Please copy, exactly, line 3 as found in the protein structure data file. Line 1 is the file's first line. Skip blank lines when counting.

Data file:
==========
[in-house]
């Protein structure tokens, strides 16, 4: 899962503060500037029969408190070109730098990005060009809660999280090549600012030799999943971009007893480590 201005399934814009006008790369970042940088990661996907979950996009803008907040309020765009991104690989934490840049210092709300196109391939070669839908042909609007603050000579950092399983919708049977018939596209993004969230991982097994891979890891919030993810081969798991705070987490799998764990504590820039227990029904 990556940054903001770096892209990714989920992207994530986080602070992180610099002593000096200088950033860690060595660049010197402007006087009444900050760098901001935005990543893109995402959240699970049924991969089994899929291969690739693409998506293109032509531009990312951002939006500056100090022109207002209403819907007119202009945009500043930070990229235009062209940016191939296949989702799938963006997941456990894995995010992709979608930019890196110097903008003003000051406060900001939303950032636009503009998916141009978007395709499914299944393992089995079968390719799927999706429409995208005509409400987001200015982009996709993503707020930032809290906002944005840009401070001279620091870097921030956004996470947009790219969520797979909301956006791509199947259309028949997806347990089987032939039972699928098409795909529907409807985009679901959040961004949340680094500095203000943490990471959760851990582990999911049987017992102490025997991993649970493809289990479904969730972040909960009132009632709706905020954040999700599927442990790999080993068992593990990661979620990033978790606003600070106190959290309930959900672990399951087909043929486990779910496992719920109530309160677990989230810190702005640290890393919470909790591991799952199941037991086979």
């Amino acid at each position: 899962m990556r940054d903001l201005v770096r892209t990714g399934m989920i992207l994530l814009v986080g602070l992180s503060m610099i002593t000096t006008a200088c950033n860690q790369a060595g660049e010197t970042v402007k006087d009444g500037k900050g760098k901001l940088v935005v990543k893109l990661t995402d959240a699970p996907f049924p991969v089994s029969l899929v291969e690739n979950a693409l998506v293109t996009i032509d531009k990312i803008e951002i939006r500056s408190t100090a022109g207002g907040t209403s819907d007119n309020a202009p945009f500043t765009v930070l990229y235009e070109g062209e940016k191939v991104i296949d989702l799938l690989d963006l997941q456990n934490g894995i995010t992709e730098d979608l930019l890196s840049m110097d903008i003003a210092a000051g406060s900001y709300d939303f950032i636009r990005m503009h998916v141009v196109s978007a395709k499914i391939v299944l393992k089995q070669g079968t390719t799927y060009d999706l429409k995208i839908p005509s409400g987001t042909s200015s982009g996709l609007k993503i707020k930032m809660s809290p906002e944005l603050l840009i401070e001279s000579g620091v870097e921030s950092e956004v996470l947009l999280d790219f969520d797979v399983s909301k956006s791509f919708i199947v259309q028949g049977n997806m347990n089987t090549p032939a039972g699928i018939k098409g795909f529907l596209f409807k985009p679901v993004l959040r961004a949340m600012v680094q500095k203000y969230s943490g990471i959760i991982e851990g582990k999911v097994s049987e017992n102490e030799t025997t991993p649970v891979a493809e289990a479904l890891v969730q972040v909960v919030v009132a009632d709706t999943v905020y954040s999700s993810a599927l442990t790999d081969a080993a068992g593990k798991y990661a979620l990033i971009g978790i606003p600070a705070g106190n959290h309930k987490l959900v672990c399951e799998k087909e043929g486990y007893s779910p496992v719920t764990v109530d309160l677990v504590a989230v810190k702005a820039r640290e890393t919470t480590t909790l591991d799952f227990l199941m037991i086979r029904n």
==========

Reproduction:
């Amino acid at each position: 899962m990556r940054d903001l201005v770096r892209t990714g399934m989920i992207l994530l814009v986080g602070l992180s503060m610099i002593t000096t006008a200088c950033n860690q790369a060595g660049e010197t970042v402007k006087d009444g500037k900050g760098k901001l940088v935005v990543k893109l990661t995402d959240a699970p996907f049924p991969v089994s029969l899929v291969e690739n979950a693409l998506v293109t996009i032509d531009k990312i803008e951002i939006r500056s408190t100090a022109g207002g907040t209403s819907d007119n309020a202009p945009f500043t765009v930070l990229y235009e070109g062209e940016k191939v991104i296949d989702l799938l690989d963006l997941q456990n934490g894995i995010t992709e730098d979608l930019l890196s840049m110097d903008i003003a210092a000051g406060s900001y709300d939303f950032i636009r990005m503009h998916v141009v196109s978007a395709k499914i391939v299944l393992k089995q070669g079968t390719t799927y060009d999706l429409k995208i839908p005509s409400g987001t042909s200015s982009g996709l609007k993503i707020k930032m809660s809290p906002e944005l603050l840009i401070e001279s000579g620091v870097e921030s950092e956004v996470l947009l999280d790219f969520d797979v399983s909301k956006s791509f919708i199947v259309q028949g049977n997806m347990n089987t090549p032939a039972g699928i018939k098409g795909f529907l596209f409807k985009p679901v993004l959040r961004a949340m600012v680094q500095k203000y969230s943490g990471i959760i991982e851990g582990k999911v097994s049987e017992n102490e030799t025997t991993p649970v891979a493809e289990a479904l890891v969730q972040v909960v919030v009132a009632d709706t999943v905020y954040s999700s993810a599927l442990t790999d081969a080993a068992g593990k798991y990661a979620l990033i971009g978790i606003p600070a705070g106190n959290h309930k987490l959900v672990c399951e799998k087909e043929g486990y007893s779910p496992v719920t764990v109530d309160l677990v504590a989230v810190k702005a820039r640290e890393t919470t480590t909790l591991d799952f227990l199941m037991i086979r029904n």